Clark Kent isn’t the only superhero flying high in July. Blueberries, though not known for leaping tall buildings in a single bound, help pummel roaming gangs of free radicals, slow down macular degeneration and may even avert Alzheimer’s disease, according to information compiled by the Oregon Blueberry Commission.
The antioxidant qualities of blueberries are well-known, and the berries also pack a bunch of fiber and vitamins A and C (and only 40 calories) into each 1 /2-cup serving.
But these edible blue jewels have so much in the way of phytonutrients they have made the lists of “super foods” everywhere. And why not, nutritionists say, when blueberry boosters claim the fruit can improve vision, clear arteries, fight disease, strengthen blood vessels, enhance memory, stop urinary tract infection, and — probably the biggest motivator of the masses — promote weight loss.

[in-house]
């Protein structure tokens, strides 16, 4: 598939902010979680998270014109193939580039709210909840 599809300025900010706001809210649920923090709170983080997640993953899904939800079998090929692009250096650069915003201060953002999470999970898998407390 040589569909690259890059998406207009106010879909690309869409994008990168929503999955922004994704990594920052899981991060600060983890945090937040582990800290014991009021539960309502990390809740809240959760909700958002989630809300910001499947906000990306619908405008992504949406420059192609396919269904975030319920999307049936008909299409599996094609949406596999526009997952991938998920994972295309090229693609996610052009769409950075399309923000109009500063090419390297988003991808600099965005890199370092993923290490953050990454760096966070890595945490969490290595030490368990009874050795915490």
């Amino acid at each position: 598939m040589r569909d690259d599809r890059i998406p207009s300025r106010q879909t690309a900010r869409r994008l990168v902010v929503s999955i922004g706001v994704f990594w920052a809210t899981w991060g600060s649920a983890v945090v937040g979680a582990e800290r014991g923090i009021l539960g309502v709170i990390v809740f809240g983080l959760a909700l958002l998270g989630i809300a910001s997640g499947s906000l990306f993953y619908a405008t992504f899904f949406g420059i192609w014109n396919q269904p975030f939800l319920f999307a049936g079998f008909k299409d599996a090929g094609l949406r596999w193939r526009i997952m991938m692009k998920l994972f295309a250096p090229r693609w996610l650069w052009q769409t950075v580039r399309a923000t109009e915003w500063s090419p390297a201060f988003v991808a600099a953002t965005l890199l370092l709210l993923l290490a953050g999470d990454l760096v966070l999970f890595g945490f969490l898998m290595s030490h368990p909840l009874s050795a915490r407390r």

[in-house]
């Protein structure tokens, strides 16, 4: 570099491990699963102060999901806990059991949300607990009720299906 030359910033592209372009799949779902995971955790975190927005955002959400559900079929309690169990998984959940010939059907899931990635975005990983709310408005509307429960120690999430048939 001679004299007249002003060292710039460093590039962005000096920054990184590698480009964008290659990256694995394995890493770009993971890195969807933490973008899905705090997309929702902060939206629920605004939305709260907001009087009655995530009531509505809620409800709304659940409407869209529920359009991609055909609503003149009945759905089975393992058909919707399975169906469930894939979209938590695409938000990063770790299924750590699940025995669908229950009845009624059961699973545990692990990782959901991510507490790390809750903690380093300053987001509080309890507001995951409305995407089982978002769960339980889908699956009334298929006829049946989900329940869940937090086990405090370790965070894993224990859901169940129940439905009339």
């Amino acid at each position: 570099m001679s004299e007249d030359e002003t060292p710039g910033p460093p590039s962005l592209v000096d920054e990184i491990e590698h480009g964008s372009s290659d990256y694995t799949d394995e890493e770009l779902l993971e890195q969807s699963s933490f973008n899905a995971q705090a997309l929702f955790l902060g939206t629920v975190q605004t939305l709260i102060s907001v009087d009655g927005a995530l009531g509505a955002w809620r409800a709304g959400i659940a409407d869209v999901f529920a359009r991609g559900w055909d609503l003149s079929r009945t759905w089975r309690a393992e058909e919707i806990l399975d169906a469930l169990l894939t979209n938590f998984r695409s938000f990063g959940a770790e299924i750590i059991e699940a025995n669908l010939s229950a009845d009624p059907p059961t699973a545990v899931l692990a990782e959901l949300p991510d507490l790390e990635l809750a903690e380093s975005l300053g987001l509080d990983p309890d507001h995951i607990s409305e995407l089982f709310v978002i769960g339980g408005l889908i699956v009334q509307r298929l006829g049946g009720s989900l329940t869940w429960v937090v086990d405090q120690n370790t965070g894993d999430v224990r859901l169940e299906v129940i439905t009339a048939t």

Besides which, they make great muffins.
There’s no better time to look for U.S. blueberries in your local grocery store. May, June, July and August are blueberry harvest months, and this year is projected to be a banner crop. Oregon alone expects to produce 40 million pounds of the little blue superheroes.
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